Museum of the American Railroad - Browse

ABOUT BROWSE FEED

[Burt C. Blanton at the Depot in Erwin, Tennessee]

Description: The author - Burt C. Blanton - stands on the open platform of the Clinchfield Railroad's Office Car No. 100, which is located on a siding adjacent to the passenger depot at Erwin, Tennessee. The time is noon, Sunday, June 10, 1979. This was a modern car with a complement of conventional equipment. The exterior was painted dark green. The cars letterboard bore the name "Clinchfield" plus the number 100 positioned on either side, centered below the windows, all in gold leaf. There was a gold stripe near the car's base, running along each side and across the rear-end platform. Office Car No. 100 was formerly an Atlantic Coast Lines dining car bearing the name "Orlando" and the car was rebuilt in the Clinchfield's Erwin Shops.
Date: June 10, 1979
Item Type: Photograph

["Overland Limited" in Echo Canyon]

Description: One of the nation's most famous name trains - the "Overland Limited" - train No. 1 (westbound) on Union Pacific rails in Echo Canyon, Utah. The train is headed by a Mountain, type 4-8-2 locomotive with a Vanderbilt tender (oil burner) headed by Engine No. 7038 with a consist of eleven cars, all standard heavyweight equipment. This train was a joint-operation of three rail entities: Chicago and Northwestern from Chicago to Omaha; Union Pacific from Omaha to Salt Lake City; and Southern Pacific from Salt Lake City to San Francisco and on to Los Angeles. In the "Roaring Twenties" the "Overland Limited" was the flagship of the Union Pacific's fleet.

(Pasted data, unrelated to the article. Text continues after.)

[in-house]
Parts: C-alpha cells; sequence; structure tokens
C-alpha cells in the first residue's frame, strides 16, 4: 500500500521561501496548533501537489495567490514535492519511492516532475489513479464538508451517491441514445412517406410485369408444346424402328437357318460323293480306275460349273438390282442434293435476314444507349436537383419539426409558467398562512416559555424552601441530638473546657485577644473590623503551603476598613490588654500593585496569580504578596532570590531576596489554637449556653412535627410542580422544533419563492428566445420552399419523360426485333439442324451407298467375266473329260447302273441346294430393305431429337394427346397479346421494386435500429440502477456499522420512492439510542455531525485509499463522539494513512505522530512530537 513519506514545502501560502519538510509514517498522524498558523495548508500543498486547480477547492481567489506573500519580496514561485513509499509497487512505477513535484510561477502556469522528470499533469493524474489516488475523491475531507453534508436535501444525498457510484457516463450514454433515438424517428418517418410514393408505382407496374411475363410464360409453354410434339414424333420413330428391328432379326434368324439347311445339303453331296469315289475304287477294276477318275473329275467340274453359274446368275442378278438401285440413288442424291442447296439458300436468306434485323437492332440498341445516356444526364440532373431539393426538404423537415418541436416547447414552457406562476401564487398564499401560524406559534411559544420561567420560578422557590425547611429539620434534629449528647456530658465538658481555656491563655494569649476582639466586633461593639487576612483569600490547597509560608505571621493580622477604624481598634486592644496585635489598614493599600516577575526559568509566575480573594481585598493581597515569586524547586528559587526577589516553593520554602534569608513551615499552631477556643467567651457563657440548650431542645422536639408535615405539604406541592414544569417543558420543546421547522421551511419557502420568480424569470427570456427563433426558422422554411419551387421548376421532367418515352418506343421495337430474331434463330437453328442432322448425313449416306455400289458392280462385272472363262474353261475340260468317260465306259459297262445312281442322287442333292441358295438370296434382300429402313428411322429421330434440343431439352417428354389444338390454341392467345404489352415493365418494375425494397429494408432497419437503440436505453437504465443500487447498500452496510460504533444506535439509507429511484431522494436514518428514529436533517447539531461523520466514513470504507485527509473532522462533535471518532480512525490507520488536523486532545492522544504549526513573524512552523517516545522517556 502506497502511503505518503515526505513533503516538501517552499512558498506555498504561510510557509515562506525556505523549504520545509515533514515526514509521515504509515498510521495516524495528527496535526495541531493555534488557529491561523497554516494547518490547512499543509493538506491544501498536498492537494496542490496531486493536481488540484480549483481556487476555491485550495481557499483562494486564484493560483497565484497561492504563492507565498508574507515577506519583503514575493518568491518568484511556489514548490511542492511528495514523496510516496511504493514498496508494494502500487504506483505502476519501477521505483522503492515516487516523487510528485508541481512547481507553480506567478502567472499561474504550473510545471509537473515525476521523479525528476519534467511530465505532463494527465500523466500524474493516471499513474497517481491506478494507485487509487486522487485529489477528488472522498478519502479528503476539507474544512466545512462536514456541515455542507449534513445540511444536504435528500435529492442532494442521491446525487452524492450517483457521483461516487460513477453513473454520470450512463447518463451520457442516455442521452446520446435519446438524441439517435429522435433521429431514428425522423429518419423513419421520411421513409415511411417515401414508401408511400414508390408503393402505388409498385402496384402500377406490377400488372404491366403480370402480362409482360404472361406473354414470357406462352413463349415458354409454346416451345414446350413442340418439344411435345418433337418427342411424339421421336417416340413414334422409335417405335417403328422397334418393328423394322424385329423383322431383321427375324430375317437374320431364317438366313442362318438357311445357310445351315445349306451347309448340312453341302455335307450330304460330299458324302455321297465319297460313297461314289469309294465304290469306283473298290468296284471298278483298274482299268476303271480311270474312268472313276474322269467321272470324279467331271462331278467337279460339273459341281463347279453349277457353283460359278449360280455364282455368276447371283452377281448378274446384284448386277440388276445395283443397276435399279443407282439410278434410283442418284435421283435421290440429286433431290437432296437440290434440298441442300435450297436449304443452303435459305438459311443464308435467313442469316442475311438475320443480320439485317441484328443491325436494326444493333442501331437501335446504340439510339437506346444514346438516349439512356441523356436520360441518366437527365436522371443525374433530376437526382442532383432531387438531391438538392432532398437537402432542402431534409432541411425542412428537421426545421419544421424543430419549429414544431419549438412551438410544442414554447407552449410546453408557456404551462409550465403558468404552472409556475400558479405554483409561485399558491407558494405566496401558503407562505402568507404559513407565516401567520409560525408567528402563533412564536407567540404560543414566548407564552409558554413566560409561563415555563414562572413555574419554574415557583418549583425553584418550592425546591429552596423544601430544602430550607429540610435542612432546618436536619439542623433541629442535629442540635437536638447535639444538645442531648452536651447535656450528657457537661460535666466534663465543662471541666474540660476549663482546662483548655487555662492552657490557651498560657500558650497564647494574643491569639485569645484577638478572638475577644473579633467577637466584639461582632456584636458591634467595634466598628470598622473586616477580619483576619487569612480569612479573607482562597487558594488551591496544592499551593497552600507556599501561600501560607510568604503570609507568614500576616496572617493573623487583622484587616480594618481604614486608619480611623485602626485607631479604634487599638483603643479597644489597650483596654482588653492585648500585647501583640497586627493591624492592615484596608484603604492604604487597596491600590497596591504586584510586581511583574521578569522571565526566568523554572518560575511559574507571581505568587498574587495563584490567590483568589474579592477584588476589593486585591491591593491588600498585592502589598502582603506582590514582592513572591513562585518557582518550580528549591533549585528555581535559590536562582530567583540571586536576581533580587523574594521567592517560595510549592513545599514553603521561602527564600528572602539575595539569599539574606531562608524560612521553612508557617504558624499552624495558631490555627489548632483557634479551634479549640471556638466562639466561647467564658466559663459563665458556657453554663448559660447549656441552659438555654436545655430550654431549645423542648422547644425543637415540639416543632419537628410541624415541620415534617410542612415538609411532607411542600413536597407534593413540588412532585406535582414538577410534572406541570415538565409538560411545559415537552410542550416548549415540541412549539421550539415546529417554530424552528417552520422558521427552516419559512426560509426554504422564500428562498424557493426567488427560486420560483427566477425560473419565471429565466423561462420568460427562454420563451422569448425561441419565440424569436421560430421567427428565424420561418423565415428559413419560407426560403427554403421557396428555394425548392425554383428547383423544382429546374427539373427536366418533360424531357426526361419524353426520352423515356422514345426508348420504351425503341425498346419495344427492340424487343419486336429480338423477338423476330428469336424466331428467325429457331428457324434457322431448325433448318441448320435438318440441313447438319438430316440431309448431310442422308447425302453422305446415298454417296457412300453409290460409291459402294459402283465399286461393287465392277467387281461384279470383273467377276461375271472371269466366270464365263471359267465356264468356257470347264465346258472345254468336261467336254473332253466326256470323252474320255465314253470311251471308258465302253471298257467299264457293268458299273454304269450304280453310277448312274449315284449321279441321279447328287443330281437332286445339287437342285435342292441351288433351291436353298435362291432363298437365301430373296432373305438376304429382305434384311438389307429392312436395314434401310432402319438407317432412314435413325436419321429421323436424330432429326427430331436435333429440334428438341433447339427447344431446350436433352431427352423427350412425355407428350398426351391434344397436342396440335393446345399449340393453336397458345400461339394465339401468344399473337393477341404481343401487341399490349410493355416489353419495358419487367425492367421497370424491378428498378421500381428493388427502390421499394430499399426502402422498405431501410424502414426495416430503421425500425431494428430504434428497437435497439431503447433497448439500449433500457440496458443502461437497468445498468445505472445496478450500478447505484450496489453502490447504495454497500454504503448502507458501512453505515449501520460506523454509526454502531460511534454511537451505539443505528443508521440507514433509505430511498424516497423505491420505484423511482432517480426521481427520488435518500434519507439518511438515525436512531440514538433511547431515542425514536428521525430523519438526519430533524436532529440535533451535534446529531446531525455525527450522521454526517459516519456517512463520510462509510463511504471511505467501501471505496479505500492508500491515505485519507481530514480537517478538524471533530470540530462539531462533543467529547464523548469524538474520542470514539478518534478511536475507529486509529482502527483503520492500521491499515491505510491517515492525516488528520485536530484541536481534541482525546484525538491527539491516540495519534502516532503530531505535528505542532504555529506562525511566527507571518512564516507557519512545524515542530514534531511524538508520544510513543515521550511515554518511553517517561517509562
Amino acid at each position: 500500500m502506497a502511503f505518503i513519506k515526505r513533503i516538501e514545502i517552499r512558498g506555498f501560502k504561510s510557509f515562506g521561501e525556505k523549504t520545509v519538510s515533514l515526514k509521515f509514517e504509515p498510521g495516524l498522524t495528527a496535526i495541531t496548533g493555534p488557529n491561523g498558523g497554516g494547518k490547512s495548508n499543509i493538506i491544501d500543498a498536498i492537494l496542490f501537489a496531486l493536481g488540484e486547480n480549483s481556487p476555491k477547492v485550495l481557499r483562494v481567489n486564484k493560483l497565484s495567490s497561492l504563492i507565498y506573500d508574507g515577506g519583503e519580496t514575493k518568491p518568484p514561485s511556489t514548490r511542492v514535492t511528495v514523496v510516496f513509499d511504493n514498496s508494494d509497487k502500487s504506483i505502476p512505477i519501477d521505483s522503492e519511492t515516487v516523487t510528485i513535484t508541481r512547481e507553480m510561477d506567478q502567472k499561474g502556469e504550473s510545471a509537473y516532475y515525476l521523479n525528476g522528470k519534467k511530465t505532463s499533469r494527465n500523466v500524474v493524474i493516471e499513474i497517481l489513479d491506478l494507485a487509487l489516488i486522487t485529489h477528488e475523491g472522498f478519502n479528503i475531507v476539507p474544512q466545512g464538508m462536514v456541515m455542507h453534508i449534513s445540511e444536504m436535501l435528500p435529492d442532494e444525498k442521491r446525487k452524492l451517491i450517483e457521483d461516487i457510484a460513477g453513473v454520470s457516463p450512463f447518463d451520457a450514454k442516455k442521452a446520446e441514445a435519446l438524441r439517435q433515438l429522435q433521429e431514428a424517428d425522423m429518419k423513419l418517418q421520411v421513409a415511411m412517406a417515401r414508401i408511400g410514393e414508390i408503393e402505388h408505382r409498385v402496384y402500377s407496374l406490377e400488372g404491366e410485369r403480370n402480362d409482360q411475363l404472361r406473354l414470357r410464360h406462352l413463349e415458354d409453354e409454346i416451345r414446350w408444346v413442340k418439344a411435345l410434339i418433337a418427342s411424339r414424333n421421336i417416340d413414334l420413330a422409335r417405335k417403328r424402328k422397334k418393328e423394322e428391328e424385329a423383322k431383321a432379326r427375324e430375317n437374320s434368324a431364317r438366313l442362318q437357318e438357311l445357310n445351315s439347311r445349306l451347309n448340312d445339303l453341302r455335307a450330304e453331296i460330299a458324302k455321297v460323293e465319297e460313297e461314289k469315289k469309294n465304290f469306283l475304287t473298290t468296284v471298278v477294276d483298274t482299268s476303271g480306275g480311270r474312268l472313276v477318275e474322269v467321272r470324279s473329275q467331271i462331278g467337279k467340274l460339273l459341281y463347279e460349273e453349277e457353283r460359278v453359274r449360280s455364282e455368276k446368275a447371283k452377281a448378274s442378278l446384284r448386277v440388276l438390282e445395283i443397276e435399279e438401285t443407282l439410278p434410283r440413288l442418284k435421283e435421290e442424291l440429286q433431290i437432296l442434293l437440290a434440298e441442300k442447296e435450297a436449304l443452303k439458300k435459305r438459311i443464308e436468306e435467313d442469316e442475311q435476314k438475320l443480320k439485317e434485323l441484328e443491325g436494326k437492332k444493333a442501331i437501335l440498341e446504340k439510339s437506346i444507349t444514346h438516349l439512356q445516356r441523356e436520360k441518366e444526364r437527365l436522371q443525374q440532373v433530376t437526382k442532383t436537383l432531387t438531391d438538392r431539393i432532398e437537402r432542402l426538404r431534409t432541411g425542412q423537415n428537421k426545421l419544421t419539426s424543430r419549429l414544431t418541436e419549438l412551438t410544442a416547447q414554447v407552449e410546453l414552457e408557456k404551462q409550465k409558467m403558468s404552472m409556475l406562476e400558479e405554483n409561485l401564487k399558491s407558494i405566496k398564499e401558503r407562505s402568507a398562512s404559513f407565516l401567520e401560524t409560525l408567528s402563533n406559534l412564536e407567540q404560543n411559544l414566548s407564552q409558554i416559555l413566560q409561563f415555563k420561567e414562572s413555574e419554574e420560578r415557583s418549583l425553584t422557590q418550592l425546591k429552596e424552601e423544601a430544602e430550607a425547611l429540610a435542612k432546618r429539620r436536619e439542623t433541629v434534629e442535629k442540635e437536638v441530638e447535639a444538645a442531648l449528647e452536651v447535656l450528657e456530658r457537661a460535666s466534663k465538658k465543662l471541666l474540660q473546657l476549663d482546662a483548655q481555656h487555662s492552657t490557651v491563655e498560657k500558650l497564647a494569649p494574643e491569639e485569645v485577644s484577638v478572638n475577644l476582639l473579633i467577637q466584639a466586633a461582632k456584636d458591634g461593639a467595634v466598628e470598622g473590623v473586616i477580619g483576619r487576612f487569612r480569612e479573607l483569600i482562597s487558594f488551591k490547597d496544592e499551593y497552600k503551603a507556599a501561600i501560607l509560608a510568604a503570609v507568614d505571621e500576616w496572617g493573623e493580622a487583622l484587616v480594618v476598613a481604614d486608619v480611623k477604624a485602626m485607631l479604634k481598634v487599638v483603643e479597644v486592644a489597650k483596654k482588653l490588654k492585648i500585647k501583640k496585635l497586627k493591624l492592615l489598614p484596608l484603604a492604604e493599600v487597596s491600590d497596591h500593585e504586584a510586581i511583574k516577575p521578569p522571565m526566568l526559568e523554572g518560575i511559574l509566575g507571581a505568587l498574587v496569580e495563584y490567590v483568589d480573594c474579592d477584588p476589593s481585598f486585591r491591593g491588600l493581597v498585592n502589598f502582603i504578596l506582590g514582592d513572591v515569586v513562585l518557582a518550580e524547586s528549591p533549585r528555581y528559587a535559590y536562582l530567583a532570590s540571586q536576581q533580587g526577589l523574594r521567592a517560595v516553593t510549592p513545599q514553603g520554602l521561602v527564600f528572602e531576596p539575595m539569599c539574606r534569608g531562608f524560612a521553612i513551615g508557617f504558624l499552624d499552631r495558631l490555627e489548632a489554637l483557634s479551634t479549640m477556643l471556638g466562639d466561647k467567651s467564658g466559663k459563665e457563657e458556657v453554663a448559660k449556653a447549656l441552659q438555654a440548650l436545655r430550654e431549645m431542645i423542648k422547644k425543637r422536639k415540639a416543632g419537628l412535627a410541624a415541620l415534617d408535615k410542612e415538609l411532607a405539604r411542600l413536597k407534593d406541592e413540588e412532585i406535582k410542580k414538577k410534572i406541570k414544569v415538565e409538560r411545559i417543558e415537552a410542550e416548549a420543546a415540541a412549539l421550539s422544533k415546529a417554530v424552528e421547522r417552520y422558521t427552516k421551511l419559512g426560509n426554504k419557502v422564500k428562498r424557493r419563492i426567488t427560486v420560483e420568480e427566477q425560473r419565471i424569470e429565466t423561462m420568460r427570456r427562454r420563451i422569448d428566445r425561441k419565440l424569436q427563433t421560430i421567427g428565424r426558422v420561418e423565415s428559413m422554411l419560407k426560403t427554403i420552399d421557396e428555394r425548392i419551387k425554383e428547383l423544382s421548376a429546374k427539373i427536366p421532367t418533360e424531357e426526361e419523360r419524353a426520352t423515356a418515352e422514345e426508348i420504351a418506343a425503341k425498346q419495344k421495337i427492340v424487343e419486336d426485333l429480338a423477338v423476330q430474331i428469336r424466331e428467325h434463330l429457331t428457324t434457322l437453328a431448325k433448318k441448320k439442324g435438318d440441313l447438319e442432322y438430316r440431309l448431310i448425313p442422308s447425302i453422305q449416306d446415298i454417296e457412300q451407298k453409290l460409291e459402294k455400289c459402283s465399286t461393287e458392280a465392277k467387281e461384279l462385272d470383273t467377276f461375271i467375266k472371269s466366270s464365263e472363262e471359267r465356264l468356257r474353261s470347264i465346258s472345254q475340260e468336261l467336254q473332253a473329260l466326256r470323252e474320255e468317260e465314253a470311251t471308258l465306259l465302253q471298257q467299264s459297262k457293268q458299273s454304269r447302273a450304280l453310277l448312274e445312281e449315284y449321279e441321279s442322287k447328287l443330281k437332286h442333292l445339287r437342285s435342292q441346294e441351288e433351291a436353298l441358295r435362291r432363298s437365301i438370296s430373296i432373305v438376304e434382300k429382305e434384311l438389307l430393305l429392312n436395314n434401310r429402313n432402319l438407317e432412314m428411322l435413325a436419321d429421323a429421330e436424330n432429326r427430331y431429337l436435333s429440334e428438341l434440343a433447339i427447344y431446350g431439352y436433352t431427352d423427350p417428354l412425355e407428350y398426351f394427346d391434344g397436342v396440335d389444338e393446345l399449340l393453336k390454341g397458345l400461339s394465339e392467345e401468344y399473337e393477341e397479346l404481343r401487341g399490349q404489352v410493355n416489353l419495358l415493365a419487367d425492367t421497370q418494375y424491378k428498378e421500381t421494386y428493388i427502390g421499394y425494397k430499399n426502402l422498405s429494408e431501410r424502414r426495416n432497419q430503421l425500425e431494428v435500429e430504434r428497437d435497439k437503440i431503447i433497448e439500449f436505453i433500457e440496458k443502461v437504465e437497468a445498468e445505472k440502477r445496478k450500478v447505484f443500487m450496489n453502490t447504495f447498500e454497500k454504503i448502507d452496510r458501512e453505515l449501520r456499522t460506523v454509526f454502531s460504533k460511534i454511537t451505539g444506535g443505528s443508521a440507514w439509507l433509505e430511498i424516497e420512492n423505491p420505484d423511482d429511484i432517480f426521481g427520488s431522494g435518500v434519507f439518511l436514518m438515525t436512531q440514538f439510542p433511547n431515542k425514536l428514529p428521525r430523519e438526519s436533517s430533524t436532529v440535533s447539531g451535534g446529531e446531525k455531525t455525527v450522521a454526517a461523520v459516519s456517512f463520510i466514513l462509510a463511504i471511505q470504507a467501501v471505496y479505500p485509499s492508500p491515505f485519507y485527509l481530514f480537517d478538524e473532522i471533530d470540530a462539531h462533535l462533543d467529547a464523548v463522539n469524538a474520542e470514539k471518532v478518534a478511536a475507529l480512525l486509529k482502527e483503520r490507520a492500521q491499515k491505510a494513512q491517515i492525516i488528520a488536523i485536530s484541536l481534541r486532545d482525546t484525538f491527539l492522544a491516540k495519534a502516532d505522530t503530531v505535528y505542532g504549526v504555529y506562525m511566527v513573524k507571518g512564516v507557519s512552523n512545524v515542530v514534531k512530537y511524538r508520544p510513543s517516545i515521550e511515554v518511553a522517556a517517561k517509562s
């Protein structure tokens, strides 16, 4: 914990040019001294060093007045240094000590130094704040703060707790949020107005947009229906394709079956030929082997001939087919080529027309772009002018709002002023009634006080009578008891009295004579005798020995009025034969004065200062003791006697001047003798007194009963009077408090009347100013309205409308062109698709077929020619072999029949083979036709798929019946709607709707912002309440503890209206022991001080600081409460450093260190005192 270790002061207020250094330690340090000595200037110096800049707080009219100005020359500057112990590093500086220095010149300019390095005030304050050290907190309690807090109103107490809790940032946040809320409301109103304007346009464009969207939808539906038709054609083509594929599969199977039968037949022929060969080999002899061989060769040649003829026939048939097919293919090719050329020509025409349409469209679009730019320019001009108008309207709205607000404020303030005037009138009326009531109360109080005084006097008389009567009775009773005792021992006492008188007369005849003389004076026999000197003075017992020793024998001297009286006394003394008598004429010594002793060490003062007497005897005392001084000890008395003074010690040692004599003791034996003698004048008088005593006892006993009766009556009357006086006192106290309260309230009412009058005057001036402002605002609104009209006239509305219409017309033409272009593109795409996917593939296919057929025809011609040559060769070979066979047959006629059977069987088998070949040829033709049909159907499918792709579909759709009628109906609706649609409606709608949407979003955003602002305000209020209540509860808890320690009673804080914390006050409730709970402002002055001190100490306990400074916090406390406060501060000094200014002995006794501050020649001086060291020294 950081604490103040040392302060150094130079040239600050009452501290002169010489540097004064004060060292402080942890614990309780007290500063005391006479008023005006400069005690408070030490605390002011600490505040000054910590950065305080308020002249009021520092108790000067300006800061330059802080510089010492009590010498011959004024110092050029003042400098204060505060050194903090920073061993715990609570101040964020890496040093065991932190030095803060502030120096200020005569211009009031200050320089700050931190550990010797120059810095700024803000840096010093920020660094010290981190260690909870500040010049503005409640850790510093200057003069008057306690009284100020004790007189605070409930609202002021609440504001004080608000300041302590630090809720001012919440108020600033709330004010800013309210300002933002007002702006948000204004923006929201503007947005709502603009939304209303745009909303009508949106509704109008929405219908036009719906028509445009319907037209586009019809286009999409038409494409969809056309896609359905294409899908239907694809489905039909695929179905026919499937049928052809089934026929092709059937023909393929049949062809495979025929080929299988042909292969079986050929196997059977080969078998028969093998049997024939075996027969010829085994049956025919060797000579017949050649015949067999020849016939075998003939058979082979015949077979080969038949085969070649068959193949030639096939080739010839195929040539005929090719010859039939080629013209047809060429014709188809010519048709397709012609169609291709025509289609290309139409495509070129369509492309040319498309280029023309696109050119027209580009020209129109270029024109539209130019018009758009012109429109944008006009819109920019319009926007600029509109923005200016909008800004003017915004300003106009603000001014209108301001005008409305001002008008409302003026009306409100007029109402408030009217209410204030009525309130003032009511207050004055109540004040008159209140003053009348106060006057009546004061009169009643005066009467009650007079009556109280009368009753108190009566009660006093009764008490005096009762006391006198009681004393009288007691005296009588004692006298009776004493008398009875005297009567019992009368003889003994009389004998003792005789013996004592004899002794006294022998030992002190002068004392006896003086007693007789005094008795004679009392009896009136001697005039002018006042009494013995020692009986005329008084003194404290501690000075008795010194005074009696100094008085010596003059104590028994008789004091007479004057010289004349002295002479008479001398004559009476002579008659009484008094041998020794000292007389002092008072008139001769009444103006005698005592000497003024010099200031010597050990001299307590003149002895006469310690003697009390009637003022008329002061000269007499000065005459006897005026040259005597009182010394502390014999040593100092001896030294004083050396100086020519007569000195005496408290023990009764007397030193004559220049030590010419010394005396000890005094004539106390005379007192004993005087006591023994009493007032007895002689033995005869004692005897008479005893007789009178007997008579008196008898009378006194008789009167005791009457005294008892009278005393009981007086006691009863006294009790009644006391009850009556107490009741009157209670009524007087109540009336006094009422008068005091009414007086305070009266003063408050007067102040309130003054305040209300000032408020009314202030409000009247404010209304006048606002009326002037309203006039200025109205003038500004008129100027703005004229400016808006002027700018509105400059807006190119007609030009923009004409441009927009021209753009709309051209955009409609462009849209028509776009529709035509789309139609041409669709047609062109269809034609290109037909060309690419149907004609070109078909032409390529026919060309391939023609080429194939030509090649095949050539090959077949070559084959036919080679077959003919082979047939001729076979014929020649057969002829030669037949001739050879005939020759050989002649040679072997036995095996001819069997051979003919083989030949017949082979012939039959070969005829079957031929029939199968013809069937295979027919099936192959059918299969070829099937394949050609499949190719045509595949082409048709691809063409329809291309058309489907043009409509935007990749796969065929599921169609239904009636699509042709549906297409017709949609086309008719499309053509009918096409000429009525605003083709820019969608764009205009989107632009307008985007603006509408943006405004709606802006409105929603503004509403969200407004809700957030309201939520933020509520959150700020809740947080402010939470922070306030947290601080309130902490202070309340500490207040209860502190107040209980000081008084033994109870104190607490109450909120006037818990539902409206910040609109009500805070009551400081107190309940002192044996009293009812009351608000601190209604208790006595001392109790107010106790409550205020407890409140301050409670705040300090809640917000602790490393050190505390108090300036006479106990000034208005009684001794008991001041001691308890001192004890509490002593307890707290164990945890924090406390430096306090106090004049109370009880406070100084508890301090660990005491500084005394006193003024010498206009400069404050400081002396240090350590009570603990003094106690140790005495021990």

Date: c. 1928
Item Type: Photograph

["The Owl" at Oakland, California]

Description: Southern Pacific's "The Owl" at Oakland, California depot (also designated as 16th Street) at 7:53 am enroute to San Francisco. This was a fast overnight train operating between Los Angeles and San Francisco.
Date: c. 1938
Item Type: Photograph

[The "Banner Limited"]

Description: Wabash Railway's The "Banner Limited" dating from the turn of the century, traverses the 286 mile route between St. Louis and Chicago. It was a daylight train - No. 11 southbound and No. 10 northbound - operating on a schedule of about seven hours. In this photograph the "Banner Limited" is headed by an Atlantic type 4-4-2 locomotive, engine No. 602, with a consist of old wooden cars which have underbody truss rods and open platforms. As early as June 1916, this train was cited in the Official Guide of the Railways as having modern steel equipment, comprising Smoking, Chair, Dining, and Observation cars.
Date: c. 1900
Item Type: Photograph

[First Union Pacific passenger train leaves Ft. Collins]

Description: This photograph depicts one of the most eventful days in the history of Fort Collins, Colorado. The date is July 15, 1911 and the time is 7:20 am as the Union Pacific's first passenger train departs from the city. Observe the beautiful old-time steam locomotive, an American, type 4-4-0 locomotive, heading a consist of handcrafted wooden cars, having underbody truss rods and open platforms.
Date: July 15, 1911
Item Type: Photograph

["The California Limited"]